I always liked the phrase “primordial ooze.”  It is fun to say and the ten year old in me sees a bubbling, steaming goo that seems to defy order and good manners.  I also like it because it captures the idea of how the new emerges from the old, how complexity emerges from sets of interactions that are not supposed to add up to the emergent.

Two items from today made me wonder if we are looking at the primordial ooze of civil society.  Let me say here that by civil society I am not entering into some long-standing debate about what is or isn’t civil society.  I am looking for a term that covers the idea of collective or coordinated action of varying degrees of formality that is centered on common ground of like-minded actors.  Also, this common ground must unite people around some sense of a common good or higher purpose.  In short, human organizing motivated by “ruled” by practices that are not of formal state power nor purely economic rationality.  I am not sure if that holds up, but I’ll leave it there for now.

So, item #1.  Egypt, of course.  Like countless others, I am fascinated, hopeful, fearful, and awe struck by the events unfolding first in Tunisia and now more spectacularly in Egypt.  Through the media I have followed (Democracy Now, KCRW’s To The Point, NY time, Huffingtonpost, BBC, Guardian), there are several elements at work.  In no particular order.

* Youthful, technology-enabled activists.

* The Muslim Brotherhood

* Dissident elites (like El Baradei)

* Neighborhood watch patrols

Some of these groups seem loosely organized or rapidly scaling up and out as they absorb the tens or hundreds of thousands of newly mobilized citizens.  I imagine new organizing, new durable networks of trust and cooperation, and new alliances among the other two are a major part of the fluidity and flux.  This (to me) palpable sense of what could be captures the imagery of the primordial ooze of civil society.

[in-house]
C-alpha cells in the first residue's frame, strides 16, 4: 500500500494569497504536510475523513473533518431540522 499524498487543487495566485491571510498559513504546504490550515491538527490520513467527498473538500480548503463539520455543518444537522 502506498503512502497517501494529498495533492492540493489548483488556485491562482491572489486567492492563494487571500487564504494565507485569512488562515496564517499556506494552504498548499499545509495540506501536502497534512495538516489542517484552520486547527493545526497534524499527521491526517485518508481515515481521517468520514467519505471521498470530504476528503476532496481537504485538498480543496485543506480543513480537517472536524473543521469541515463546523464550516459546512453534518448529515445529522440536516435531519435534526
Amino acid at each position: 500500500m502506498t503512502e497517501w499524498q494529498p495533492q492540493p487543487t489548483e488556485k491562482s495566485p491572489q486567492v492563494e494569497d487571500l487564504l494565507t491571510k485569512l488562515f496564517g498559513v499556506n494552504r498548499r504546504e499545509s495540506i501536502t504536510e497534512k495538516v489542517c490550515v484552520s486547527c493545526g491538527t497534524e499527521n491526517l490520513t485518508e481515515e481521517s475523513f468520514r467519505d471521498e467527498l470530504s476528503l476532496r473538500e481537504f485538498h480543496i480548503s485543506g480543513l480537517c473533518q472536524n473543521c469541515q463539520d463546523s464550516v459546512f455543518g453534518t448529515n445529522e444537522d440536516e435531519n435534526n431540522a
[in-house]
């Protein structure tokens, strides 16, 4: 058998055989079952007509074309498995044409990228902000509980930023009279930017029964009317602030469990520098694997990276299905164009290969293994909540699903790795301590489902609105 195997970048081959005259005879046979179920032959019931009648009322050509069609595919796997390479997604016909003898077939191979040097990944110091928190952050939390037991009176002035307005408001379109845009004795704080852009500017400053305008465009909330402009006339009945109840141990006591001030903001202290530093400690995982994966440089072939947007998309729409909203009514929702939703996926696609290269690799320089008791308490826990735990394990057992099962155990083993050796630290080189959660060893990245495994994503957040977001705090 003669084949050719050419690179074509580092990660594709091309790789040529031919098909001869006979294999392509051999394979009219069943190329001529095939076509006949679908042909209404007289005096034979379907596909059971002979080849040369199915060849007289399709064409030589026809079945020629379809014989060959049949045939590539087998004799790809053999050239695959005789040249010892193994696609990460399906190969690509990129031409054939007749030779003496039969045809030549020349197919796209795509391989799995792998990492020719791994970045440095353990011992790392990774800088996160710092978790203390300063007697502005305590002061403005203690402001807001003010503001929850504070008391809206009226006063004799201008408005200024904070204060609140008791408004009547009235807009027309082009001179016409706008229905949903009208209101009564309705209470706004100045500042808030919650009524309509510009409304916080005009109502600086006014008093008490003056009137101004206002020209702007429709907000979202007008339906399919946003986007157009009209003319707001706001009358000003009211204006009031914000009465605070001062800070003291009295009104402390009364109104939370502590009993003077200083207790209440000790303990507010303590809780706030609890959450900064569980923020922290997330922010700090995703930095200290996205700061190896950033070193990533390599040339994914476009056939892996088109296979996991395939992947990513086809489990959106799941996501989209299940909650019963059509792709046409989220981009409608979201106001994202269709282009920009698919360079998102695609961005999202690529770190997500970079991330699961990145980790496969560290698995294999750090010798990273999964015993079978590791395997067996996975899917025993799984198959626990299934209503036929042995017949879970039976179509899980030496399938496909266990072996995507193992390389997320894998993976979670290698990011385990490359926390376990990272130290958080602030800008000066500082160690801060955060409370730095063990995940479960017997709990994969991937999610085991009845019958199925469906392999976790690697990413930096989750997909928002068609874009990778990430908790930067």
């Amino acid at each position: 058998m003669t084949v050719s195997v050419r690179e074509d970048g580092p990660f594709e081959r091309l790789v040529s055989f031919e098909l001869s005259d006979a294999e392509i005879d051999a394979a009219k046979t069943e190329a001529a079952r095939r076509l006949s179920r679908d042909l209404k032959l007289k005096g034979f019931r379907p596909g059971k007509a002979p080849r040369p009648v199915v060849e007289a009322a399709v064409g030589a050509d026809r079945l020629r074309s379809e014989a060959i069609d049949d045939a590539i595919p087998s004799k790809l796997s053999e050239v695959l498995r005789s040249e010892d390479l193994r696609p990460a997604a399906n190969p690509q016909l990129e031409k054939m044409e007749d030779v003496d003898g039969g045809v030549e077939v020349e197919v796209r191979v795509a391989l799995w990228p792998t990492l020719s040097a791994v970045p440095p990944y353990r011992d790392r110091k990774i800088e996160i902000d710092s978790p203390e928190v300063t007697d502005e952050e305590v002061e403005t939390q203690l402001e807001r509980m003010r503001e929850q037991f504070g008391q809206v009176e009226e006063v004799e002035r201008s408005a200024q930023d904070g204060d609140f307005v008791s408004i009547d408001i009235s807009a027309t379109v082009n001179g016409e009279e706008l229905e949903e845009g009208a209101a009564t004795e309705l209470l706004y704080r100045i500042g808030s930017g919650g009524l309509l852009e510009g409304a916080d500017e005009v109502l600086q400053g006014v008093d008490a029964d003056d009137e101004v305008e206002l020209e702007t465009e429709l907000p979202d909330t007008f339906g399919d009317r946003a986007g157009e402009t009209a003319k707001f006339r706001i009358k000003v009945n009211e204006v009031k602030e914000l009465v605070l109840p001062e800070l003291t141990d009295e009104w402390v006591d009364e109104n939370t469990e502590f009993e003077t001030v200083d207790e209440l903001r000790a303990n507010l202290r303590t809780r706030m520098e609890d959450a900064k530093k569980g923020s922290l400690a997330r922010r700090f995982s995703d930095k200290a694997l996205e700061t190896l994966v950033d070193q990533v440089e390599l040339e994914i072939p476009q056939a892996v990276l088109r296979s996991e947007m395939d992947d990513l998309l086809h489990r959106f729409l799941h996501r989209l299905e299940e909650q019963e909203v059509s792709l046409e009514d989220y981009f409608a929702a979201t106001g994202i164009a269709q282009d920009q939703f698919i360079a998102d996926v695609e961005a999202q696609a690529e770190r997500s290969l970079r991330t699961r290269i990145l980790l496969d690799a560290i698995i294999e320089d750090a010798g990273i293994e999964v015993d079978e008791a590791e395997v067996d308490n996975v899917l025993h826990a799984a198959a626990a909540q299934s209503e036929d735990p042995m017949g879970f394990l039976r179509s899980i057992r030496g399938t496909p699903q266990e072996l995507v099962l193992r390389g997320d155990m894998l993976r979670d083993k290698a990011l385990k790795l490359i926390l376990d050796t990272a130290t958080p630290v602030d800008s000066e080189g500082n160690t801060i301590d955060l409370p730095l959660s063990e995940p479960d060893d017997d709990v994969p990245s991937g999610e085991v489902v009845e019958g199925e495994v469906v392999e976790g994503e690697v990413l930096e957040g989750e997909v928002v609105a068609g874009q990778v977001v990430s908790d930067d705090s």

Item #2: The Really Free School.  A random facebook message put me on to this (originating in theory.org.uk, home of theory trading cards).  I have not been able to explore it much, but what struck me is the basic ethos: let’s use a common space, the (Shirky-ean) low cost of coordinating, the ability of people to self-organize, and the cultural scripts of sharing knowledge and delighting in serious play.  Though not as fluid or important as Egypt, it also seems to me to get at the origins,at the primordial ooze,  of civil society in its simplicity and open-endedness.

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Filed under activism, Creativity, Hacker ethic, Information and Communication Technology, Networks, participatory technology, Protest, social innovation, sociology, technology

User Creativity, Governance, and the New Media

Ted and I have a publication out in First Monday. I have enjoyed the broad scope of the journal, and the editing process for an on-line journal is interesting.  The article is part of a special issue called “User Creatviity, Governance and the NEw Media.”  The editors are Bonnie Nardi and Yong Ming  Kow.

Please surf over to the First Monday site to read the paper, “Developing Virtual Worlds: The Interplay of Design, Communities, and Rationality.”

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Filed under digital culture, higher education, organization studies, organization theory, Second Life, virtual worlds

The Need for Social Science in Climate Change

A recurrent theme I find as I look out at the world and human affairs is that many problems are not wanting for technical or know-how fixes.  Moreover, large scale change or differences over time or place often seem to turn on small differences in application or implementation.  This is more than a generalized idea of tipping points.  More specifically, I mean that small scale points of interaction or articulation between components of human systems can matter.  This is especially true in the case of collective action problems.  I like to tell my students about how idiotic it seemed that at my kids’ school, no one ever pulled all the way up into the drop off zone effectively doubling the number of sets of cars that could pull up (since they would go to half way point and stop).  A crossing guard was even standing there.  A year later, new guard is in place who waves people forward.  Voila, problem solved.  My day starts with less fuming and cursing.

A recent article in Nature addresses the need to understand human systems, the stuff of social sciences (especially everything besides neo-classical economics since we have to deal with networks and aggregations of people.  Sorry about that.).  Ameliorating climate change is a massive collective action problem.  The article quotes a sociologist: